Wisconsin Public Radio

Evers Vetoes Most of Republicans’ Tax Cut Proposal

But governor delays action on GOP child care tax credit bill, signaling he could sign that proposal

By , Wisconsin Public Radio - Mar 1st, 2024 03:35 pm
Gov. Tony Evers gives a speech after defeating Republican opponent Tim Michels on Tuesday, Nov. 8, 2022, at the Orpheum Theater in Madison, Wis. Angela Major/WPR

Gov. Tony Evers gives a speech after defeating Republican opponent Tim Michels on Tuesday, Nov. 8, 2022, at the Orpheum Theater in Madison, Wis. Angela Major/WPR

Gov. Tony Evers has vetoed the bulk of a Republican tax cut package that would have expanded a state income tax bracket, exempted retiree income from state taxes and increased a tax credit for married couples.

In a statement, Evers said that while he has “been proud to sign several income tax cuts” during his time in office, the latest GOP bills would have “sent Wisconsin on a path toward insolvency.”

“When we deliver tax relief for the people of Wisconsin—just as we have—it should be real relief aimed at helping Wisconsin’s working families afford rising costs, and it should be responsible and sustainable, ensuring we can keep taxes low now and into the future without causing devastating cuts to priorities like public schools and public safety down the road,” Evers said. “Republican members of the Wisconsin State Legislature today once again fail to balance these important obligations.”

Evers also claimed the GOP tax bills could have resulted in the state repaying “billions of dollars in federal relief funds” received under the federal American Rescue Plan Act stimulus of 2021, though his office did not immediately share details on why.

Assembly Speaker Robin Vos, R-Rochester, issued a statement criticizing Evers for rejecting “another round of crucial tax relief,” accusing the governor of prioritizing politics over practical solutions. He alluded to statements Evers had made in the past when the governor referred to families who earn up to $150,000 as “middle class.”

“Despite repeated opportunities provided by Legislative Republicans, Governor Evers refuses to support tax cuts that directly benefit the middle class, even when using defined parameters on what he deems as middle class,” Vos said. “Even more concerning is the Governor’s disregard for Wisconsin’s seniors, who stood to gain significant relief from the proposed tax cut.”

The bills vetoed by Evers would have cut state taxes in a few different ways.

  • The largest of the GOP tax cuts would have expanded Wisconsin’s second lowest income tax bracket to cover individuals making up to $112,500 and married couples earning up to $150,000. Currently, the bracket covers individuals earning between $14,320 and $28,640 and married couples making between $19,090 and $38,190. The tax rate for people getting the cut would have gone from 5.3 percent down to 4.4 percent.

Notably, Evers did not take action on a fourth GOP bill aimed at expanding Wisconsin’s credit for child and dependent care expenses to 100 percent of what someone claims on their federal income tax return. Currently, the state credit covers up to 50 percent of the federal credit. The governor has said “the child care tax credit seems like something that would work.” He has until Tuesday to take action on the bill.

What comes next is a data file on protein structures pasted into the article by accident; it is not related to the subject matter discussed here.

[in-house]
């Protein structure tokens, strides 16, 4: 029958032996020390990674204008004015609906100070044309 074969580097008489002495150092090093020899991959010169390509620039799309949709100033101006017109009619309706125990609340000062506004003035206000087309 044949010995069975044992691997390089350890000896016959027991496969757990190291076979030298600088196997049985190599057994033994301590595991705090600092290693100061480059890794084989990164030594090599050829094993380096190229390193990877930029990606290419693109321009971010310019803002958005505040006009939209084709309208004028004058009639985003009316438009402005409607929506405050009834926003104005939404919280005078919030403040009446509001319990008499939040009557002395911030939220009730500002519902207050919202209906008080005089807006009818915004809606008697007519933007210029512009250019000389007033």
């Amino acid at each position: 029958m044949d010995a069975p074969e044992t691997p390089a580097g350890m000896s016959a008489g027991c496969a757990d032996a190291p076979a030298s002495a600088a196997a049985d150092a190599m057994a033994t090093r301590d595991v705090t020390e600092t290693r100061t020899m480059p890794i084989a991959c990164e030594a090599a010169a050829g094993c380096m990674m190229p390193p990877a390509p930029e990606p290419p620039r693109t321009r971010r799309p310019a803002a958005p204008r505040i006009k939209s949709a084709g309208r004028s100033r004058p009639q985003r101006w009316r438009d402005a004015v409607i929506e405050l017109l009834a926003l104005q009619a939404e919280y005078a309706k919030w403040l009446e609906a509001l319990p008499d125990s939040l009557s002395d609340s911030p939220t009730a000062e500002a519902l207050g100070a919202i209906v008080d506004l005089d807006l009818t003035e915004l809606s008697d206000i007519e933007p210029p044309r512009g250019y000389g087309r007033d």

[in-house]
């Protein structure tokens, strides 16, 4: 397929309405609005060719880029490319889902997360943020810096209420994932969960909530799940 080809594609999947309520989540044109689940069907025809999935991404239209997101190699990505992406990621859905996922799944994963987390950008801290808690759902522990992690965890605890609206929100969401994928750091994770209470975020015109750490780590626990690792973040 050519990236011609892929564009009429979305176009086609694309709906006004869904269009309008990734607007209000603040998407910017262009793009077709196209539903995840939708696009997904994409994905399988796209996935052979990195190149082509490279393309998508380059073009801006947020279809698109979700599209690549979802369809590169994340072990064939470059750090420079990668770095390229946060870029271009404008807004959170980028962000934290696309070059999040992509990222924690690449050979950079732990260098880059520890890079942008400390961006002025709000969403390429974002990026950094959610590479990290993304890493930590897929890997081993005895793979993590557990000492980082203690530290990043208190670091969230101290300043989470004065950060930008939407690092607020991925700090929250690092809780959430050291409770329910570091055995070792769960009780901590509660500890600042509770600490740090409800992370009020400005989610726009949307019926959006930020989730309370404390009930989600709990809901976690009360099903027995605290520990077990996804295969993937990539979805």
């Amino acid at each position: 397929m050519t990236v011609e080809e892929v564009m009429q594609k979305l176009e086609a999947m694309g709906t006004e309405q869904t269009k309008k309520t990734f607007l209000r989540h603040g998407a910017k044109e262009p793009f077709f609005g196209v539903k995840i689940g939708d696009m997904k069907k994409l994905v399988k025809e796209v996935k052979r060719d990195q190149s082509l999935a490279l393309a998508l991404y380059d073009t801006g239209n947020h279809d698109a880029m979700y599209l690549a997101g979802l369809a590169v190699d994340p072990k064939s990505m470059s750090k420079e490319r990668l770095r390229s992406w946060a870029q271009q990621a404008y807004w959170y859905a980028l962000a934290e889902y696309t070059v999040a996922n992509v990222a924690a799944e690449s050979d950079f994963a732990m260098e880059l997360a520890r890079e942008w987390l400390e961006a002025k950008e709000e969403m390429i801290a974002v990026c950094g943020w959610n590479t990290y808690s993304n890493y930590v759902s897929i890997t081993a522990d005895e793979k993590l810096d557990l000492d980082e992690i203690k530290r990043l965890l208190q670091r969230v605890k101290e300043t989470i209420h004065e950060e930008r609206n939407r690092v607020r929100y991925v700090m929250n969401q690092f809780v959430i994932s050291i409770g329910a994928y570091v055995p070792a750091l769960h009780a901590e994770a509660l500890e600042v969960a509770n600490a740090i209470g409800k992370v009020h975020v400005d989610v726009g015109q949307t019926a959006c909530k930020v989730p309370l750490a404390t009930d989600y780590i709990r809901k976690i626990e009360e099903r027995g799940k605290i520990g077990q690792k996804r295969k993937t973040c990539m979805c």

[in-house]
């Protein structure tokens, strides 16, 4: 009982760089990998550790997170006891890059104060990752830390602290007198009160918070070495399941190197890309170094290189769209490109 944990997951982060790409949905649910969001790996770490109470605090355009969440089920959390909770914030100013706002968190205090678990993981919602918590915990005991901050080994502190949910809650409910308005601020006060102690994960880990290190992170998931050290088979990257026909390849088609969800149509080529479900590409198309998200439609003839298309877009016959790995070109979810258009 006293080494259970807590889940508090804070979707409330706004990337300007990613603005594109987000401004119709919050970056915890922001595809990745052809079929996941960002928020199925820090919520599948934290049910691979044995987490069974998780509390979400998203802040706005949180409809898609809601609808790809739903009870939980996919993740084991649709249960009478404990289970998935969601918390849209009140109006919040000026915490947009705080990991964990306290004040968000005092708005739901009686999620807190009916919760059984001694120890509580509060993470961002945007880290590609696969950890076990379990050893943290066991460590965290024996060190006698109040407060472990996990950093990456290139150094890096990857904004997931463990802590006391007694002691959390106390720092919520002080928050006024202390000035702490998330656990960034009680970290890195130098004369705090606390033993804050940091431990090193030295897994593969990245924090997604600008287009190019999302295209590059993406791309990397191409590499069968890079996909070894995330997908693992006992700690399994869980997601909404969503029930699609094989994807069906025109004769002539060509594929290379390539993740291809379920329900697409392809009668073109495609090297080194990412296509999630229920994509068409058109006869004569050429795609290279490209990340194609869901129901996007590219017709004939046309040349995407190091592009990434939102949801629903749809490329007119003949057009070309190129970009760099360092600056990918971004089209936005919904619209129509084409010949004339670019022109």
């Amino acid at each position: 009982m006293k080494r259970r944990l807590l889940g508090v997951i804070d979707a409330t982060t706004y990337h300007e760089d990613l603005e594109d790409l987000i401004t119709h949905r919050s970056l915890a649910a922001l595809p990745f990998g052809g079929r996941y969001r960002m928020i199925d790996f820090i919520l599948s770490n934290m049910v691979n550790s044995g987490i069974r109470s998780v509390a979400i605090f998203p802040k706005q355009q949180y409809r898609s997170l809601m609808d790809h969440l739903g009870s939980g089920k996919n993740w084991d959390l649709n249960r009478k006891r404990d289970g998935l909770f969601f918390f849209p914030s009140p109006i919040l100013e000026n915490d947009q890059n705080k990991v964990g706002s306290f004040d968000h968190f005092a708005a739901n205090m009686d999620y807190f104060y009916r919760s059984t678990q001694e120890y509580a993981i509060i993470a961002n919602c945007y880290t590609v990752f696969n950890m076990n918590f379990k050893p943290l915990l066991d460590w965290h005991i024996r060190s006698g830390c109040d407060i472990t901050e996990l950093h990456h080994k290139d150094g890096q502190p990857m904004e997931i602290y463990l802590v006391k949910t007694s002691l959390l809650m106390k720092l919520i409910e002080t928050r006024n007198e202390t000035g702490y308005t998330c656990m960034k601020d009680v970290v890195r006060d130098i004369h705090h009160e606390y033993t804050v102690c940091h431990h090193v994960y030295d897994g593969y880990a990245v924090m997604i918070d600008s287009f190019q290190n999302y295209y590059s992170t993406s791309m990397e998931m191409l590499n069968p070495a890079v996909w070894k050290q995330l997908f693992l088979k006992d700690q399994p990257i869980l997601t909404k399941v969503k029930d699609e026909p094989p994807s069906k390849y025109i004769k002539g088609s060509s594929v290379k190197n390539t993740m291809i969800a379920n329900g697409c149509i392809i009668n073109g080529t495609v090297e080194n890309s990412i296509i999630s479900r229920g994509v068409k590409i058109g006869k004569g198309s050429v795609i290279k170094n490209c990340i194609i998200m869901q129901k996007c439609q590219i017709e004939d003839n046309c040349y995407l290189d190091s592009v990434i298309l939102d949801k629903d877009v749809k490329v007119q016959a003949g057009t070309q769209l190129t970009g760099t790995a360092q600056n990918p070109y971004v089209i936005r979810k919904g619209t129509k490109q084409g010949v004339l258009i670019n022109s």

Debate over how to spend $3B budget surplus

Republican leaders have sparred with the governor over the past year over how to spend Wisconsin’s historic budget surplus, which is projected to be more than $3 billion at the start of the next budget cycle.

Even if Evers’ signs the child care tax credit, his vetoes Friday mean that most of the surplus will remain intact. In his last budget proposal, Evers sought to use surplus funds on education, broadband expansion, child care, paid family leave and a range of other government programs. The current state budget, passed by Republicans in June, would have used the surplus on a massive income tax cut, including for people who earn more than $300,000 per year.

Editor’s note: This story will be updated.

Evers vetoes bulk of late-session GOP tax cut package was originally published by Wisconsin Public Radio.

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2 thoughts on “Evers Vetoes Most of Republicans’ Tax Cut Proposal”

  1. lobk says:

    Hey, Evers/GOP/Dems/Counties/Cities:

    There are many Wisconsin empty-nester seniors who are lower middle class that are considering moving to a state that welcomes our fixed-income spending power because we simply cannot afford to remain here. You repeatedly have not been able to find a way to ease the burden for the lifelong Badger state residents who earn less than 100K & want to stay here?

    There is a true middle ground between the poor and wealthy. Don’t forget about us in your efforts to spend our ridiculous budget surplus elsewhere.

    At least throw us a few crumbs to show you care about us without hurting the poor and needlessly rewarding the rich!

  2. BigRed81 says:

    My retirement income is $32,000.
    I accept paying taxes.
    I strongly object to those making the most paying the least.
    Tax cuts for citizens making making the least should benefit the most. No America should live in Poverty.

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